Shinal v. Toms
Pennsylvania Supreme Court
162 A.3d 429 (2017)
Megan Shinal (plaintiff) had a nonmalignant brain tumor partially removed during surgery. The tumor regrew over the following years until it extended into Shinal’s vital brain structures and would have threatened her life if left untreated. Shinal met with Dr. Toms (defendant) to discuss surgical options, and Toms recommended an aggressive approach to remove the tumor entirely. Toms recalled discussing with Shinal the risk of damage to her carotid artery and optic nerve as a result of the aggressive approach. Shinal decided to undergo surgery but did not make a final choice about the method, i.e., aggressive or not. Shinal had a telephone conversation with Toms’s physician assistant about three weeks later to ask about possible scarring and the need for radiation. Shinal met with Toms’s physician assistant a month after that at the neurological center. Toms’s physician assistant provided information about the surgery and Shinal signed an informed-consent form for the aggressive approach. During the surgery, Toms perforated Shinal’s carotid artery and caused her hemorrhage, stroke, brain injury, and partial blindness. Shinal brought a medical-malpractice action against Toms in the trial court and claimed that Toms did not obtain her informed consent for the aggressive surgery as required by Pennsylvania statute. The trial court allowed the jury to consider information provided to Shinal by Toms’s physician assistant to assess whether Toms got Shinal’s informed consent to the surgery. The jury returned a verdict in favor of Toms. Shinal moved for posttrial relief and asserted that the trial court improperly instructed the jury to consider information communicated to Shinal by Toms’s physician assistant to determine whether Toms properly obtained Shinal’s informed consent. The trial court denied Shinal’s motion for posttrial relief. The appeals court affirmed the trial court’s decision. Shinal appealed.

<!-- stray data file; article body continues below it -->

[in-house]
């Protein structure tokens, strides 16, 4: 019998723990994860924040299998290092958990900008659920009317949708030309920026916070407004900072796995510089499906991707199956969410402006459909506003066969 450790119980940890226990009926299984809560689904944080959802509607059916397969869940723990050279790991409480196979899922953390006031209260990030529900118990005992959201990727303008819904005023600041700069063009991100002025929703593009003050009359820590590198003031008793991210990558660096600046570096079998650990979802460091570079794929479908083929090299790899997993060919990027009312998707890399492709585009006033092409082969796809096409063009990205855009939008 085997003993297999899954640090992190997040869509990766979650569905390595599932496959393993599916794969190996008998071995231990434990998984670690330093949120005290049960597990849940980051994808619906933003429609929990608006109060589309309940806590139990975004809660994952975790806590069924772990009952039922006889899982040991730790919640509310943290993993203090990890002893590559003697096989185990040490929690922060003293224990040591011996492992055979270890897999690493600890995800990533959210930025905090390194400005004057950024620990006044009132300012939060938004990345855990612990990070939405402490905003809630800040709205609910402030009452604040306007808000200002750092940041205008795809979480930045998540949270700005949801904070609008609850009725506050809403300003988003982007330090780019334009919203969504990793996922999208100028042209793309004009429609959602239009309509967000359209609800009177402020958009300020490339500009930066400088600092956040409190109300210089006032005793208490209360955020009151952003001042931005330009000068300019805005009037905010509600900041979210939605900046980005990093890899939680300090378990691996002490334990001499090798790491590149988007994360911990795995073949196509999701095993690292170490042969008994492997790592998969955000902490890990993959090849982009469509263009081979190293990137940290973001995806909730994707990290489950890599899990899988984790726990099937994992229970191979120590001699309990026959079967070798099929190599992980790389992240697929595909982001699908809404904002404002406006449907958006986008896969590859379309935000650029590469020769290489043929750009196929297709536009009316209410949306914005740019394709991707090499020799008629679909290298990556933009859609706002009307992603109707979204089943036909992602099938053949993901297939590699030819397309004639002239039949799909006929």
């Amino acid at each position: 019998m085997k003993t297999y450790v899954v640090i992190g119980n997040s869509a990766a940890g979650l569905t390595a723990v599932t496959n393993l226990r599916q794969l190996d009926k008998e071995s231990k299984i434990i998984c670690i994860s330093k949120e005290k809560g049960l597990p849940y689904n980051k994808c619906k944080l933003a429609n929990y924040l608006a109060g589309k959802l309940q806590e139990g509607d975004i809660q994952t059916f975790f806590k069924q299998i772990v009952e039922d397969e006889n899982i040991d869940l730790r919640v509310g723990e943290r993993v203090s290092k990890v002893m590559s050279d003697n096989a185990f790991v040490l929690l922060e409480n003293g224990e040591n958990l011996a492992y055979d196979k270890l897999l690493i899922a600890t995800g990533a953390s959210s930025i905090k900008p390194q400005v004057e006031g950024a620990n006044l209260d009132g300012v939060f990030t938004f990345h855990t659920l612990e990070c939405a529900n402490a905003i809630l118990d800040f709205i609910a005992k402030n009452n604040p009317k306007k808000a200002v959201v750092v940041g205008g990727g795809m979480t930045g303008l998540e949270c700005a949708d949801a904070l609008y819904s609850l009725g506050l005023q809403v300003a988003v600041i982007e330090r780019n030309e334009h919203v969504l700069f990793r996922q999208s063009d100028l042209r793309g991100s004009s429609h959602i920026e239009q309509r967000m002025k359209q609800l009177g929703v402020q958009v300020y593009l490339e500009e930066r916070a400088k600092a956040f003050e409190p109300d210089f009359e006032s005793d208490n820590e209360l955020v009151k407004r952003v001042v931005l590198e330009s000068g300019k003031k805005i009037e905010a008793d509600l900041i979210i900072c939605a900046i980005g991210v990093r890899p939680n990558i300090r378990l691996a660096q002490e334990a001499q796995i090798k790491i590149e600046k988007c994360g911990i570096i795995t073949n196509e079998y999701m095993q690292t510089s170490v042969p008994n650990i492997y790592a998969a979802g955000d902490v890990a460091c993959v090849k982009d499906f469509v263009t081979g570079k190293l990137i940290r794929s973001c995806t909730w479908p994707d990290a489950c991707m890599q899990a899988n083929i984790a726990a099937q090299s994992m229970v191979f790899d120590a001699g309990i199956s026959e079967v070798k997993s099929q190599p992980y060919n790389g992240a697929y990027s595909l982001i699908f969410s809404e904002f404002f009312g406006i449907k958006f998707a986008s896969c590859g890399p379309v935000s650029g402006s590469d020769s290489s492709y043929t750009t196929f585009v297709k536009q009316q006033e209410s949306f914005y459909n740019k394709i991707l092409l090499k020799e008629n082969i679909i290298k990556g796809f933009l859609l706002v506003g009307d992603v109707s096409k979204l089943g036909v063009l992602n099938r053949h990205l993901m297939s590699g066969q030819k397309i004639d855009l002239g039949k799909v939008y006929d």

Rule of Law
Holding and Reasoning (Wecht, J.)
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